Should I Buy a Discontinued Car?
The Chrysler 300 SRT. The Chrysler 200 Sedan. The Jeep Compass and Patriot.
A number of popular vehicles have been discontinued over the years, and the retirements could be attributed to a variety of factors, whether it’s slumping sales or a company shakeup.
Considering how many cars are produced each year, it’s likely you’ll come across one discontinued vehicle during your search for a new car. While there are some car buyers who will swear off a discontinued vehicle completely, there’s no reason to not make the purchase, especially if the vehicle has caught your eye.
_There must be a number of negative factors that accompany a discontinued vehicle, right? Not really. In fact, there can be more positive outcomes when opting for a retired vehicle. Before you head out to your local Miami Chrysler dealer, read our guide to see if you should be going with a discontinued car… _
Just because a vehicle has stopped being produced, it doesn’t mean the manufacturer will stop making parts. Even if the automaker does stop making parts for a discontinued vehicle, there are plenty of other routes you could explore.
There should be a number of aftermarket companies producing the parts you need, and you could even look to some rival manufacturers. As Doug DeMuro of Autotrader.com explains, “many modern cars share parts with other cars,” meaning it will be “likely that the automaker will still build parts for other vehicles that share its engine, transmission, or even smaller pieces.”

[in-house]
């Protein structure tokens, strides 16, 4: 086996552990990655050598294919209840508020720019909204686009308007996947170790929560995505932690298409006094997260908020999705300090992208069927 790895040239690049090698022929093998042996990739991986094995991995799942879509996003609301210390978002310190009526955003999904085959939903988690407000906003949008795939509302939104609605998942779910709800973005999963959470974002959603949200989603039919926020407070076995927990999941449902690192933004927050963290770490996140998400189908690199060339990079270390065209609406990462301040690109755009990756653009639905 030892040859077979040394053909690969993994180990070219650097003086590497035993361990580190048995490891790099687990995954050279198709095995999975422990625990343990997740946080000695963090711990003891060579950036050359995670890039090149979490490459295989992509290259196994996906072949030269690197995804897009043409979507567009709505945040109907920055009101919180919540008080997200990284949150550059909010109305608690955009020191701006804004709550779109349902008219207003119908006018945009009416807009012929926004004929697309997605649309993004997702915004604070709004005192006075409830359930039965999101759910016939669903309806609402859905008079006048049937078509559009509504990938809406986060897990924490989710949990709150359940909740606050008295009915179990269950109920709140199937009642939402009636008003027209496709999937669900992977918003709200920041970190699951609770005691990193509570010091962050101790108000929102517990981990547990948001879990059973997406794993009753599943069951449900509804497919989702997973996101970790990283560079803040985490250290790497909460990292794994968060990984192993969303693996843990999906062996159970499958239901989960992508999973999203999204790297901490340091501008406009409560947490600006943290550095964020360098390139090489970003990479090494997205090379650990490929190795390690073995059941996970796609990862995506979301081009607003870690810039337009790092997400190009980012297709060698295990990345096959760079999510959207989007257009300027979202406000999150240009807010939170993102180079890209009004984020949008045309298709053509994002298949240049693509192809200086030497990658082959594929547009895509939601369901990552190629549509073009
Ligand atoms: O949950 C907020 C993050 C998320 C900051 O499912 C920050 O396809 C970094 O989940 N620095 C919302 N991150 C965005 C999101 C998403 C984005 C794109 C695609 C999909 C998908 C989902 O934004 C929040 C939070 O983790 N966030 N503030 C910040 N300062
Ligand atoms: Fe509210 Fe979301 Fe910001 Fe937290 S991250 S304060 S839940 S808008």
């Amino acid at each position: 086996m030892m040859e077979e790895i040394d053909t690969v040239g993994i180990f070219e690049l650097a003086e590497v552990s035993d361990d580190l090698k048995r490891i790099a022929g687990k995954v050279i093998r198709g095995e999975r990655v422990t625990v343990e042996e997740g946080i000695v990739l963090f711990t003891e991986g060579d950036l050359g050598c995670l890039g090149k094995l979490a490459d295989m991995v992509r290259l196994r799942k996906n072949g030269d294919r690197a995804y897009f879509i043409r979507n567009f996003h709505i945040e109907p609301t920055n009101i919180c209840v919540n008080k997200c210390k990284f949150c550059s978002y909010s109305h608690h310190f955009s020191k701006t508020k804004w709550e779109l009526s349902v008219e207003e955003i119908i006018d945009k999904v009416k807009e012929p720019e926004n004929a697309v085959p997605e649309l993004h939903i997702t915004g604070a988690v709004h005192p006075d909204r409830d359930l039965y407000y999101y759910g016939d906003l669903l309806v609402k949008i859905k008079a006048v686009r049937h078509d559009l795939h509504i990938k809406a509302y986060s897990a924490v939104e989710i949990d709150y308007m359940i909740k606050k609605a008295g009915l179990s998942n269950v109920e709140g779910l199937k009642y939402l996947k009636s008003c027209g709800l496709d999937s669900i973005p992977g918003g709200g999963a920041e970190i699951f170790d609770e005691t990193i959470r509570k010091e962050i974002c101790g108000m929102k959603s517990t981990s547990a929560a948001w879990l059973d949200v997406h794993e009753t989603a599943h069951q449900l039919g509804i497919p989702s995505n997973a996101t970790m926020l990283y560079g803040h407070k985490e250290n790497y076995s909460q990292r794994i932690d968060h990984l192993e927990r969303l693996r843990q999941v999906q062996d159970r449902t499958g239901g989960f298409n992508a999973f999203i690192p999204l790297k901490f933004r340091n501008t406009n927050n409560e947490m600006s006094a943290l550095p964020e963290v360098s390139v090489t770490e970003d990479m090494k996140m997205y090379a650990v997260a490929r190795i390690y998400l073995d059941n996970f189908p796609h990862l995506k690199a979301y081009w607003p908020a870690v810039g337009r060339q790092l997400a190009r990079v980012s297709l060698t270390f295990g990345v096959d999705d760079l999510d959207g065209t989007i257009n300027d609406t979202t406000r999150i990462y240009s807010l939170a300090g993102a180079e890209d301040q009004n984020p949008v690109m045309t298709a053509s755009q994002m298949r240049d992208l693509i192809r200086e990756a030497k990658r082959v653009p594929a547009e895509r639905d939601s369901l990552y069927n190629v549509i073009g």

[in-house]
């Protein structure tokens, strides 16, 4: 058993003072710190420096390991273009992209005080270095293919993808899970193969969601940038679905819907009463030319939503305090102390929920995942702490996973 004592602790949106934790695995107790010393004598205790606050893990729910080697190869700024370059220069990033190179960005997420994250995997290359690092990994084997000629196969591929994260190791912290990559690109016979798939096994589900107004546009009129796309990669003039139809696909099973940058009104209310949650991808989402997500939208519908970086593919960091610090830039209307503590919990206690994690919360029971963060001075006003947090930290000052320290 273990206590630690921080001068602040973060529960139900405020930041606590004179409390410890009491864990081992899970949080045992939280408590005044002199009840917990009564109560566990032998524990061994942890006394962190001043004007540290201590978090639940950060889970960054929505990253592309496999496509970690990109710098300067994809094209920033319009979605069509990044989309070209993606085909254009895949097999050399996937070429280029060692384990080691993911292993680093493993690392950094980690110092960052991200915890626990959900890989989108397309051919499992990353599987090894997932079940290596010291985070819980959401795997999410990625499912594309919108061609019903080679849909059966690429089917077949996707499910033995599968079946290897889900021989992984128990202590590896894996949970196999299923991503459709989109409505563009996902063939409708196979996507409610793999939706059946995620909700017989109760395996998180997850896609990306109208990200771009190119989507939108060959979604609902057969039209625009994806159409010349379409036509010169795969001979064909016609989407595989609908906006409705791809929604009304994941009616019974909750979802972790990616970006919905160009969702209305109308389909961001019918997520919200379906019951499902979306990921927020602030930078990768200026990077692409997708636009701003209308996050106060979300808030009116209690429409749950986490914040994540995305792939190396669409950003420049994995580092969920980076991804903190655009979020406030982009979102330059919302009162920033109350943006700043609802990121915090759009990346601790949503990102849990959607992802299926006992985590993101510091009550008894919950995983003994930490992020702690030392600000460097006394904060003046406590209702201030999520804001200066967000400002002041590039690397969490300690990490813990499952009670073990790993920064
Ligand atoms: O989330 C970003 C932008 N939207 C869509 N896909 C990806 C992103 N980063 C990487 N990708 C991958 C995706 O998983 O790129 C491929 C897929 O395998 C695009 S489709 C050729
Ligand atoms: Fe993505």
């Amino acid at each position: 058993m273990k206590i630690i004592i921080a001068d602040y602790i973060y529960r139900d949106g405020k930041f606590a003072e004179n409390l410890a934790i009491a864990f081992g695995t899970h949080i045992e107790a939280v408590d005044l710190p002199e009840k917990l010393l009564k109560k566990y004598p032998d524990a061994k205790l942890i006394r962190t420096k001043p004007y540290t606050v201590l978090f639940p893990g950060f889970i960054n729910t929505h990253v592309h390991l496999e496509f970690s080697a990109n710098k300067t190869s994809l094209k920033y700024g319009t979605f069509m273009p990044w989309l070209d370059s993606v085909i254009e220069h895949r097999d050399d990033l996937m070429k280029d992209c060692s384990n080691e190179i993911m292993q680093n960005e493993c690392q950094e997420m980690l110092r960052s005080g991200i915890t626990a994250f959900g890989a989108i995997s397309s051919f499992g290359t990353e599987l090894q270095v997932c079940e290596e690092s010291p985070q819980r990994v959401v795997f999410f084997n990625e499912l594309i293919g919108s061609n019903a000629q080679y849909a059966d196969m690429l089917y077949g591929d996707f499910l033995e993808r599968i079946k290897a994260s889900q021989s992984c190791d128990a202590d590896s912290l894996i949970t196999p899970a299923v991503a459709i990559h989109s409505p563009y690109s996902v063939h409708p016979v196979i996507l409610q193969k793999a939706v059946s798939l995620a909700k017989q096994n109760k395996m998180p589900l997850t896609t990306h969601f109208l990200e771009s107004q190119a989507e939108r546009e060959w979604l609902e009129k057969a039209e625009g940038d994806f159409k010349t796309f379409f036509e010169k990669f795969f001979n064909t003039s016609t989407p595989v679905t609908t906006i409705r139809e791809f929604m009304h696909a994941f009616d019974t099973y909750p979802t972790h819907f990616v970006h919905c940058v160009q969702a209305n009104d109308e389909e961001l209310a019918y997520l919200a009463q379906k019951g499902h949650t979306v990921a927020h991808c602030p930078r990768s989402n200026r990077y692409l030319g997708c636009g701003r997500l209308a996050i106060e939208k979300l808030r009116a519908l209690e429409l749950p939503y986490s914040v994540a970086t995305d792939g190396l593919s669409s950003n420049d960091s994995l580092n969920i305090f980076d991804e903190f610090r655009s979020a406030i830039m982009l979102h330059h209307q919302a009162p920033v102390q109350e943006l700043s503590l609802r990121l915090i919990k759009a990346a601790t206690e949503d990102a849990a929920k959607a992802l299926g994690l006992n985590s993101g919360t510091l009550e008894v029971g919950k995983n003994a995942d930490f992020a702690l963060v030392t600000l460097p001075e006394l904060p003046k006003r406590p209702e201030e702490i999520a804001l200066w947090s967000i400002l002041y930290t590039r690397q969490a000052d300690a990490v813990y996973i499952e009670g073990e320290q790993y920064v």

There’s also a financial incentive to purchasing a discontinued car, as car dealers won’t want to keep vehicles that are no longer being produced. As Demuro points out, rival dealers will “drop prices to move inventory, leading to a cycle of lower prices and shrinking profits.” You’ll inevitably end up with a great deal on the vehicle, but you can still participate in this cycle. Wait out the process a bit as the prices continue to shrink, but don’t wait too long, as your desired vehicle may all of a sudden disappear from the lots.
DeMuro notes that you may run into an issue replacing parts if a company discontinues an entire brand, not just an individual car. This is an issue that Saab and Suzuki owners are currently running into. If you’re really interested in a discontinued car, assure that you won’t have an issue replacing essential parts.
Similar to how you’ll likely get a deal when you purchase a discontinue vehicle, you’re going to have to eat some money if you hope to resell the vehicle. Discontinued cars predictably drop in popularity, and the used price will drop considerably once the vehicle’s been off the market for a couple years. If you are hoping to get some money by reselling your vehicle, you may want to look elsewhere.
If you’re confident in your research, you should have zero qualms about purchasing a discontinued car. If you’re ready to make the plunge, visit Miami Lakes Automall. They may not have many discontinued cars sitting around, but they’ll certainly assist in finding the right ride for you.